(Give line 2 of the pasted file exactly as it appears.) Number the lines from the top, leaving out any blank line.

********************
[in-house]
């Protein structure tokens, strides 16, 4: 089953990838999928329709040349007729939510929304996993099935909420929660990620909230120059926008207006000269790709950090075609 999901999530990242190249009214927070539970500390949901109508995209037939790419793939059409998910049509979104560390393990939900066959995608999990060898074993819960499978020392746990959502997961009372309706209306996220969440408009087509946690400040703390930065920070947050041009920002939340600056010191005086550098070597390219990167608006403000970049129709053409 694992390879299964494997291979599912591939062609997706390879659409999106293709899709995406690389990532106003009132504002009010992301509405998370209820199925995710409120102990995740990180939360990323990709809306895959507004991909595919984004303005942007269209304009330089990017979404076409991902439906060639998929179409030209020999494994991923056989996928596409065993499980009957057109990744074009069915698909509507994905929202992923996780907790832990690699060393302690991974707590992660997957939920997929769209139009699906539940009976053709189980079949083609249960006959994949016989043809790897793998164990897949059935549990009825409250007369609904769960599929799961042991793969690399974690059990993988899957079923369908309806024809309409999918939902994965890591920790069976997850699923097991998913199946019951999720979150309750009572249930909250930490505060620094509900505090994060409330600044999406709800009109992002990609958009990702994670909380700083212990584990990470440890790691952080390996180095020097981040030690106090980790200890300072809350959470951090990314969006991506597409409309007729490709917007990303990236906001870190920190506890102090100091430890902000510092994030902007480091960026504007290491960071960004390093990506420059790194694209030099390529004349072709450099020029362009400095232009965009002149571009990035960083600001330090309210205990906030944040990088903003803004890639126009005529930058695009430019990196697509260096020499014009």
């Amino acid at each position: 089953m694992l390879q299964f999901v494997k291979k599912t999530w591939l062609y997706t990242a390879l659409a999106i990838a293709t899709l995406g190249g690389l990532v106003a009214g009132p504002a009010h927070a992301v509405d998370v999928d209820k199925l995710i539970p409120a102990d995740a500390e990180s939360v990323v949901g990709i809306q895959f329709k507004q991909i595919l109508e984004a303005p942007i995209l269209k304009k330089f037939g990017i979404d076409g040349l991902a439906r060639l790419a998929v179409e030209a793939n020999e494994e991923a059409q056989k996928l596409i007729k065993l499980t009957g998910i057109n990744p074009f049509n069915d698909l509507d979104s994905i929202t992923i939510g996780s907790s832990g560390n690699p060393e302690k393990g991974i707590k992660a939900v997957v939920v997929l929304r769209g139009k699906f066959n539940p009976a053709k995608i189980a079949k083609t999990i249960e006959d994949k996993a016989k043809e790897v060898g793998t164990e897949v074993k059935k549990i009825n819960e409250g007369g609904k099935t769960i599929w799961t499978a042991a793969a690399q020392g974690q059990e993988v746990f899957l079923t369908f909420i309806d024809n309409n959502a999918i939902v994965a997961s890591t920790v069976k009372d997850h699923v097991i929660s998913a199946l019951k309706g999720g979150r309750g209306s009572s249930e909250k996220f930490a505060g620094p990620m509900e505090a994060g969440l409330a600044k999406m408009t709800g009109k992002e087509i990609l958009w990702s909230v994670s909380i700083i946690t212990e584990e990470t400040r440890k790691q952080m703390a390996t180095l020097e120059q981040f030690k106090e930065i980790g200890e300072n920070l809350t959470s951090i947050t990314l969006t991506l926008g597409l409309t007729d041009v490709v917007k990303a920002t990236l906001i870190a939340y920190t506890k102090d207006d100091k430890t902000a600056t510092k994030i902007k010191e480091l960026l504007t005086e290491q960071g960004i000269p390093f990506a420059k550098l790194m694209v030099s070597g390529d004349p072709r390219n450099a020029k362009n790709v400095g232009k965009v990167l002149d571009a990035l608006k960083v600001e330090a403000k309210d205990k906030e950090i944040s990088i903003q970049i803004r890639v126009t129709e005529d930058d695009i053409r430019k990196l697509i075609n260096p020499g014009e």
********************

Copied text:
């Protein structure tokens, strides 16, 4: 089953990838999928329709040349007729939510929304996993099935909420929660990620909230120059926008207006000269790709950090075609 999901999530990242190249009214927070539970500390949901109508995209037939790419793939059409998910049509979104560390393990939900066959995608999990060898074993819960499978020392746990959502997961009372309706209306996220969440408009087509946690400040703390930065920070947050041009920002939340600056010191005086550098070597390219990167608006403000970049129709053409 694992390879299964494997291979599912591939062609997706390879659409999106293709899709995406690389990532106003009132504002009010992301509405998370209820199925995710409120102990995740990180939360990323990709809306895959507004991909595919984004303005942007269209304009330089990017979404076409991902439906060639998929179409030209020999494994991923056989996928596409065993499980009957057109990744074009069915698909509507994905929202992923996780907790832990690699060393302690991974707590992660997957939920997929769209139009699906539940009976053709189980079949083609249960006959994949016989043809790897793998164990897949059935549990009825409250007369609904769960599929799961042991793969690399974690059990993988899957079923369908309806024809309409999918939902994965890591920790069976997850699923097991998913199946019951999720979150309750009572249930909250930490505060620094509900505090994060409330600044999406709800009109992002990609958009990702994670909380700083212990584990990470440890790691952080390996180095020097981040030690106090980790200890300072809350959470951090990314969006991506597409409309007729490709917007990303990236906001870190920190506890102090100091430890902000510092994030902007480091960026504007290491960071960004390093990506420059790194694209030099390529004349072709450099020029362009400095232009965009002149571009990035960083600001330090309210205990906030944040990088903003803004890639126009005529930058695009430019990196697509260096020499014009």